East Side Elementary comes out to serve former principal

students working in garden

Star Photo/Amber Wadovick
East Side teacher April Pearson shows her students the ‘correct’ way to sweep excess mulch from the sidewalk as their gardening came to a close.

BY AMBER WADOVICK, Elizabethton Star

As spring/summer is in full force in Carter County, many residents are prepping to renovate their flower and/or vegetable gardens for the season. For many, however, the amount of physical exertion necessary prevents them from getting as much done as they would like. Members of the community, however, have got them covered.

Students from East Side Elementary came to former principal Josh Wandell’s home Wednesday morning to work on flower beds around his property as a service project.

Teachers April Richmond and April Pearson said they do service projects throughout the year as part of their K Kids program, and this time, they wanted to give back to the former principal.

“A lot of these kids had Wandell as a principal,” Richmond said. “We wanted to do something for him in return.”

The fourth and fifth-grade students arrived at the neighborhood in a city school bus and immediately went to work, bringing with them dozens of bags of mulch.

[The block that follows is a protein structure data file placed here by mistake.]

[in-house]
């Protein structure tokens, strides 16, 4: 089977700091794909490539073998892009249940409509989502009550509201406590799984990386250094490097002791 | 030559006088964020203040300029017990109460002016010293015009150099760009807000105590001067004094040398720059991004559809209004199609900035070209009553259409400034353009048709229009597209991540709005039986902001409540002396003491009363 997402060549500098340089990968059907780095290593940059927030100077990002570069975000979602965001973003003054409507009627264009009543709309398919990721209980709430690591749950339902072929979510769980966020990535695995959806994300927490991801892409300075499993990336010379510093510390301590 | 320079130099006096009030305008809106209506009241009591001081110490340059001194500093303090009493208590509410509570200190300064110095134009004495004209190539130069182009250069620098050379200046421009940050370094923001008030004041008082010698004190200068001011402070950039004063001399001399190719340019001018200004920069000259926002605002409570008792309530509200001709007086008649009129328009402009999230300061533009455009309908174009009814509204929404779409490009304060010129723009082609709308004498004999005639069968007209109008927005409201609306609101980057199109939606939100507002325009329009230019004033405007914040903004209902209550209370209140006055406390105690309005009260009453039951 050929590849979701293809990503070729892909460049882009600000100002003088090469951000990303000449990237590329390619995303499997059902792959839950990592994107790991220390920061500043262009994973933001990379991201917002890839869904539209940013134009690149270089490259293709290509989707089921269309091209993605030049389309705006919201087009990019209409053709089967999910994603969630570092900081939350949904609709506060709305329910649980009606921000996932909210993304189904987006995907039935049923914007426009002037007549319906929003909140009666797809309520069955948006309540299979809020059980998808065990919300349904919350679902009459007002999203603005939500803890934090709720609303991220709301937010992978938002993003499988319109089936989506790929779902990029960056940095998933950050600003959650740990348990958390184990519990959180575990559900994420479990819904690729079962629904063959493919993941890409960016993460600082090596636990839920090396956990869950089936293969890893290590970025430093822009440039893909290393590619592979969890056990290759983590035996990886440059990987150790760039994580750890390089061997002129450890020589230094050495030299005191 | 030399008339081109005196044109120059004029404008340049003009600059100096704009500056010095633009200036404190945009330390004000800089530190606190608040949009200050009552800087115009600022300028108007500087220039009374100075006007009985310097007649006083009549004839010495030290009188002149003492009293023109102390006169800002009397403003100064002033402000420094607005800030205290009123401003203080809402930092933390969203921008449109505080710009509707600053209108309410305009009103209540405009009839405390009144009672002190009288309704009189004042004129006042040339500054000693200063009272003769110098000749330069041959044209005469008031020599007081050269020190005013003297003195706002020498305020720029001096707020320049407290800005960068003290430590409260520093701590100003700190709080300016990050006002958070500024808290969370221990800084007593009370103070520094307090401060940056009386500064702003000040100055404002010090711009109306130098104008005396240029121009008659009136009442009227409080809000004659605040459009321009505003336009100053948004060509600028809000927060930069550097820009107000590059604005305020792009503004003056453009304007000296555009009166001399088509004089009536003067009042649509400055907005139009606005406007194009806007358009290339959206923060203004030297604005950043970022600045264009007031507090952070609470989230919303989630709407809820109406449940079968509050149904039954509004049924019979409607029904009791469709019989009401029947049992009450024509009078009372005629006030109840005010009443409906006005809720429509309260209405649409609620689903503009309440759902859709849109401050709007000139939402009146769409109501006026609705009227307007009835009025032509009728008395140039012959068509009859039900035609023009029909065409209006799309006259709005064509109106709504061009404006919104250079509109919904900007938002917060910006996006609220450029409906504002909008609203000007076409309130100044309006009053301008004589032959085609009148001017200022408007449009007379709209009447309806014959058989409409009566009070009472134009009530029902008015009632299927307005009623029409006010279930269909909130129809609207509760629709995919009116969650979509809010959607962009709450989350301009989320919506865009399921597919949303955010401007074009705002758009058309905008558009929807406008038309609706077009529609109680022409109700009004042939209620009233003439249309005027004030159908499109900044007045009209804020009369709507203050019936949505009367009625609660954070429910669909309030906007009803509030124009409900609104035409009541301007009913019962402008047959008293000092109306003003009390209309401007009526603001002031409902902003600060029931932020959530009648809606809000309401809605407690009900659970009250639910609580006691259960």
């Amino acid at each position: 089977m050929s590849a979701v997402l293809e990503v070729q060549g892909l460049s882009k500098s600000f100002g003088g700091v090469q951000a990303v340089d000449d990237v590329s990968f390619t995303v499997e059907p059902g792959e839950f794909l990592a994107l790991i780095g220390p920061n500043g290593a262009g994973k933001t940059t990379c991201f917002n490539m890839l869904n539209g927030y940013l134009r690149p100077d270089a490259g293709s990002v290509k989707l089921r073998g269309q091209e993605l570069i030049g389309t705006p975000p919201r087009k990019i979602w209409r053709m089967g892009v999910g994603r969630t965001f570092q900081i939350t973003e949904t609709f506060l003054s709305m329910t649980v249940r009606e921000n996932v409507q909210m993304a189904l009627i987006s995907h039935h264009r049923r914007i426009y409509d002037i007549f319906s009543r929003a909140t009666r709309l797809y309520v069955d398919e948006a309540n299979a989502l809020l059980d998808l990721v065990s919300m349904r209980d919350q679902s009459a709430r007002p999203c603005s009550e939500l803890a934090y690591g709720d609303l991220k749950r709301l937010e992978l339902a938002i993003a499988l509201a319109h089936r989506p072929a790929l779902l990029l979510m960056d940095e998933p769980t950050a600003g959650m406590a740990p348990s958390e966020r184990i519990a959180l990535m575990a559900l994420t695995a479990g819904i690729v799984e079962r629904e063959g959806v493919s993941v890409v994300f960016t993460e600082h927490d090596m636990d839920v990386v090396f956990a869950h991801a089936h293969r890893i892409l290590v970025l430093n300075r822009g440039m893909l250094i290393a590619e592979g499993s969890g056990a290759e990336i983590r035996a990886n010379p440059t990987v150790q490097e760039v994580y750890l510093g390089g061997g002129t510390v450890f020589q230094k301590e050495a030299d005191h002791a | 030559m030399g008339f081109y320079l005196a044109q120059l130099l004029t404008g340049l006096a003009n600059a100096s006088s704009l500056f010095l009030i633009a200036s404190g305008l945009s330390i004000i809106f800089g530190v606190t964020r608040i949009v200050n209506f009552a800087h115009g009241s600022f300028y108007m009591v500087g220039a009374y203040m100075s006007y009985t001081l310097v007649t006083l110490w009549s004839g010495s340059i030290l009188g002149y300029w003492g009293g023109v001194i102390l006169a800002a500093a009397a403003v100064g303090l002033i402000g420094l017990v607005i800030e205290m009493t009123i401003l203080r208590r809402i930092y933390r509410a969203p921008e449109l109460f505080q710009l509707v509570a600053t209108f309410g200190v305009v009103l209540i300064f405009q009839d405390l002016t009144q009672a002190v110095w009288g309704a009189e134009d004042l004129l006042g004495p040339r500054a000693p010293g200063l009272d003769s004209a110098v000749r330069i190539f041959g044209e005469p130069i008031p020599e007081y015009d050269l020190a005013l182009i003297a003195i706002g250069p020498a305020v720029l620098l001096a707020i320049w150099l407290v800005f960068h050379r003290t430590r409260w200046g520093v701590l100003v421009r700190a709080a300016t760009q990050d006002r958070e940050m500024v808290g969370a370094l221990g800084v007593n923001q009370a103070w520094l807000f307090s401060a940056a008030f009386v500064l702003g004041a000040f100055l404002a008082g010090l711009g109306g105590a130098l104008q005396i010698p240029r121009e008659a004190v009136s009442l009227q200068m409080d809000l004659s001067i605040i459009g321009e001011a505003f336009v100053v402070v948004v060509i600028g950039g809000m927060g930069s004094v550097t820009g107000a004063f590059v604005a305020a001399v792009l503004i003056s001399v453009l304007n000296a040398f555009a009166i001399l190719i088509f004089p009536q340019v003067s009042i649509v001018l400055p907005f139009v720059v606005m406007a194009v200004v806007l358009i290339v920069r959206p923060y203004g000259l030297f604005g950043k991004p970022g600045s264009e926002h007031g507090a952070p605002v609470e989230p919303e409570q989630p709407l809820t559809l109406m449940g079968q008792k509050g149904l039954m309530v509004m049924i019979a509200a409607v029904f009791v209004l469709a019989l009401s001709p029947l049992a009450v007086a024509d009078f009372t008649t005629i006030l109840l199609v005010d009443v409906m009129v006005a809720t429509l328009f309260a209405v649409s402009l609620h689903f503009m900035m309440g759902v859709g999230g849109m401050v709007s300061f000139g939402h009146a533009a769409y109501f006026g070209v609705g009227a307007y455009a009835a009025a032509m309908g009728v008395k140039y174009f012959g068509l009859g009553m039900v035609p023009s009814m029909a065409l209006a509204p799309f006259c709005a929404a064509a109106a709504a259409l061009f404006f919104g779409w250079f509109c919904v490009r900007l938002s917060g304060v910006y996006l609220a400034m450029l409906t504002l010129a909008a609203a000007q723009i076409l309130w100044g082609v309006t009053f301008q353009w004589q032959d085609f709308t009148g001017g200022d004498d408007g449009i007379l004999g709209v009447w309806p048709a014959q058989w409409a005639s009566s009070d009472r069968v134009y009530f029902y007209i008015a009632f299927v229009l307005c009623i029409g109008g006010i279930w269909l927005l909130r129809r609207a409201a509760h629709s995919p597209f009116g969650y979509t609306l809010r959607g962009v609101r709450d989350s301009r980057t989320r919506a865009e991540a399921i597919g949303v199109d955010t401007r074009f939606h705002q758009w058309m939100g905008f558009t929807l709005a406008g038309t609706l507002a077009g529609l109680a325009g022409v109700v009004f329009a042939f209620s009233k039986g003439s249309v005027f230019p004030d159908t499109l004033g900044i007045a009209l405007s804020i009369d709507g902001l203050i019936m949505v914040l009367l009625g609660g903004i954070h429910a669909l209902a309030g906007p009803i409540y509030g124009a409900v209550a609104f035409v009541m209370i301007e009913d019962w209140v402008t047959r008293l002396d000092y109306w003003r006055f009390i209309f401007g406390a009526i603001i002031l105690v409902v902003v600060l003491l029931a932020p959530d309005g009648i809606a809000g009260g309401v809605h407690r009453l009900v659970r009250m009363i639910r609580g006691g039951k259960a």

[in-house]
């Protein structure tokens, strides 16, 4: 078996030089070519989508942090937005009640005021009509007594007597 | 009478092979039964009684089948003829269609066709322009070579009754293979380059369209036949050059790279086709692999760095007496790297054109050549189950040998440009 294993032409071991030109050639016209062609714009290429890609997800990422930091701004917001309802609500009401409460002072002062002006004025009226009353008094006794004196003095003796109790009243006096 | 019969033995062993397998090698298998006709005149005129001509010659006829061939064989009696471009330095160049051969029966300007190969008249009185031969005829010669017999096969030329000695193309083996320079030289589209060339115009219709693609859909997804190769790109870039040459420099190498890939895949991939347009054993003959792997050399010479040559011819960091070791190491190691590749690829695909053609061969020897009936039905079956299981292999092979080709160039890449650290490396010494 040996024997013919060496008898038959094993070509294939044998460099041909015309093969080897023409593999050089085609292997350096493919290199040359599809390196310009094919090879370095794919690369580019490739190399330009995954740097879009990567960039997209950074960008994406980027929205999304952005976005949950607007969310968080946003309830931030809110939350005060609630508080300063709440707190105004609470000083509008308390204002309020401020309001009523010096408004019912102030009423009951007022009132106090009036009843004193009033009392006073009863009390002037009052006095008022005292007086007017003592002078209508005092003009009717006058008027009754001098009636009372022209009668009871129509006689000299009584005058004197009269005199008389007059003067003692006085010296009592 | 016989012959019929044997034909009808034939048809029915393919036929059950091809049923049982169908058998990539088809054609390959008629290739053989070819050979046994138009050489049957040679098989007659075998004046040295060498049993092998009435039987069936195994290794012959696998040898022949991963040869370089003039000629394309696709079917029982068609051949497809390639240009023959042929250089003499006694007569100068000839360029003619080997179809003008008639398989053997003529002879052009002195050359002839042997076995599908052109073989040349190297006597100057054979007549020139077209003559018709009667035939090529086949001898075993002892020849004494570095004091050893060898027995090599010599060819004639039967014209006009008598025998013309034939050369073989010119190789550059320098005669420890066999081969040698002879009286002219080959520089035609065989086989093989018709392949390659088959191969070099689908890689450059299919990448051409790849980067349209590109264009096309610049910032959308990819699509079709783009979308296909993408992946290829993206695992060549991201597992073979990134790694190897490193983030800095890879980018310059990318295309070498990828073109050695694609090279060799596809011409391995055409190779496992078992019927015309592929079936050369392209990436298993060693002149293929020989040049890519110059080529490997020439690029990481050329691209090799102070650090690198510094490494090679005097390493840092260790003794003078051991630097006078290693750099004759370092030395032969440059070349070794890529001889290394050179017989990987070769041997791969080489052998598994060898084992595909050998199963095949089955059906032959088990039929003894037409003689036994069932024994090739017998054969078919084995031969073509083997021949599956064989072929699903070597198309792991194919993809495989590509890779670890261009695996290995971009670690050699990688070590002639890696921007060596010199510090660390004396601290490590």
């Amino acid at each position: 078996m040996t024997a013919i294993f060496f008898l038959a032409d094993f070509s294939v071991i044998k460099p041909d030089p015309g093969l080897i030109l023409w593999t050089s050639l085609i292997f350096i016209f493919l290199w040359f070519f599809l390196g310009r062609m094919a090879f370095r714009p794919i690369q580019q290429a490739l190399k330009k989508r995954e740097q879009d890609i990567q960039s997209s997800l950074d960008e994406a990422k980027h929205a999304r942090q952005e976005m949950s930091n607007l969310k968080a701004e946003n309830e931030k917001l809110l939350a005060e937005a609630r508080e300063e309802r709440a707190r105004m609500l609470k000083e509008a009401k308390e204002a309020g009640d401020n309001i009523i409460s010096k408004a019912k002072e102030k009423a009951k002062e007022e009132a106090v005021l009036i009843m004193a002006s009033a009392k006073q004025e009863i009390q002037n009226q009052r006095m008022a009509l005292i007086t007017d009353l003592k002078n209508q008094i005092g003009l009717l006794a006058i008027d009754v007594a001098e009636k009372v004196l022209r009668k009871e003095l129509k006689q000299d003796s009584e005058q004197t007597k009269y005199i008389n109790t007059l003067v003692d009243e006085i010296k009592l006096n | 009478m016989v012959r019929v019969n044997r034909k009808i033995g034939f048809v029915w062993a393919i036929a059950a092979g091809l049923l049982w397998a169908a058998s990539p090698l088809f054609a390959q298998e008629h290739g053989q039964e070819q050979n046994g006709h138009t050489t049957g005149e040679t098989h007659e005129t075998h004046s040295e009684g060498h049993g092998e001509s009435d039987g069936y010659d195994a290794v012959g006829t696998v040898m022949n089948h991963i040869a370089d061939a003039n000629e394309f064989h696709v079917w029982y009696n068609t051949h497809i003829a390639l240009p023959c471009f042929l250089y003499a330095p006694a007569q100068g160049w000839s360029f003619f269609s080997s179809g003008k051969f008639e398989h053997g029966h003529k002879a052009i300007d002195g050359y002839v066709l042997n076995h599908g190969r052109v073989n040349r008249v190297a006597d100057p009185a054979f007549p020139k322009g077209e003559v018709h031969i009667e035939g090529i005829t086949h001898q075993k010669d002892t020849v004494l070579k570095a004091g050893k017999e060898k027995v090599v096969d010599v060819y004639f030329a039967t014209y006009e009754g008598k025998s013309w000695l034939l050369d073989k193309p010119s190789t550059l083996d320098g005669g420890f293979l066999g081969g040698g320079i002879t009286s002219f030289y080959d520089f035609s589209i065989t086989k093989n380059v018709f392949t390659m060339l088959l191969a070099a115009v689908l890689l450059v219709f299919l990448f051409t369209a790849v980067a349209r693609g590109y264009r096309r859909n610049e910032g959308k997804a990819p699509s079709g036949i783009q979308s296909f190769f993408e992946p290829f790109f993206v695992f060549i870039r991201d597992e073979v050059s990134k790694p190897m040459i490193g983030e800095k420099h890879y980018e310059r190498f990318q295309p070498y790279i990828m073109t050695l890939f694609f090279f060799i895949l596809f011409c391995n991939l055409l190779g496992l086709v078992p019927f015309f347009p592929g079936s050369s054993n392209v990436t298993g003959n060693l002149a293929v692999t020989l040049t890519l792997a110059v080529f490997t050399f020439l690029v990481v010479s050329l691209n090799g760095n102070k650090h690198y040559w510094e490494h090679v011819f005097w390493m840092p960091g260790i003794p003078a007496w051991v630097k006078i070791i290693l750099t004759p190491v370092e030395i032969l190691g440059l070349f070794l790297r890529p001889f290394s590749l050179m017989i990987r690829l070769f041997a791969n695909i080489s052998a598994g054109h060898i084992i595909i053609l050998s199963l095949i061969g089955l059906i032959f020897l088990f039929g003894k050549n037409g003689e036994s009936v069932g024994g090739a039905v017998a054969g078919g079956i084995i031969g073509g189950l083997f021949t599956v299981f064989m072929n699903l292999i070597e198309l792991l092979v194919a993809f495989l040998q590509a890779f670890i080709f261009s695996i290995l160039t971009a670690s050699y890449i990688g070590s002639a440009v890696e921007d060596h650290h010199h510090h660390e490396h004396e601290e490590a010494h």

They said the students loved Wandell, and they wanted to help him with his gardens since he cannot go out to tend them himself.

Wandell received an ALS diagnosis around 2013, and he has used his condition to spread his “faith over fear” message in many areas of the community.

Wandell has said in the past he uses ALS as a platform for God’s message to other people, and Pearson said this mentality has shaped the students he has interacted with over the years.

“He is a mindset-changer,” Pearson said.

The K Kids program is affiliated with the Kiwanis Club, which is involved in schools through various organizations such as Key Clubs in high schools. They said Wandell was instrumental in bringing K Kids, the elementary school version, to East Side.

“There would not be K Kids without Wandell,” Pearson said.

The teachers said they also used the service project as an opportunity to learn about teamwork and how to not give up on a goal because of its difficulty.

“He has given so much to this community,” Richmond said. “We appreciate all he has done.”

They said students Wednesday learned the value of hard work, as well as learning they can do anything if they put their mind to it, no matter how tough the task may seem.

Kids Like Us triples in size

Lisa Lyons

Lisa Lyons

Since opening just over a year ago, Kids Like Us Community Center has tripled in size. It moved to a new location at the former Range Elementary School, where children have access to six classrooms. These include spaces to learn independent living skills like cooking and doing laundry. Not only do students improve social-emotional skills at the center, but they get academic support, art and music therapy, and physical and occupational therapy.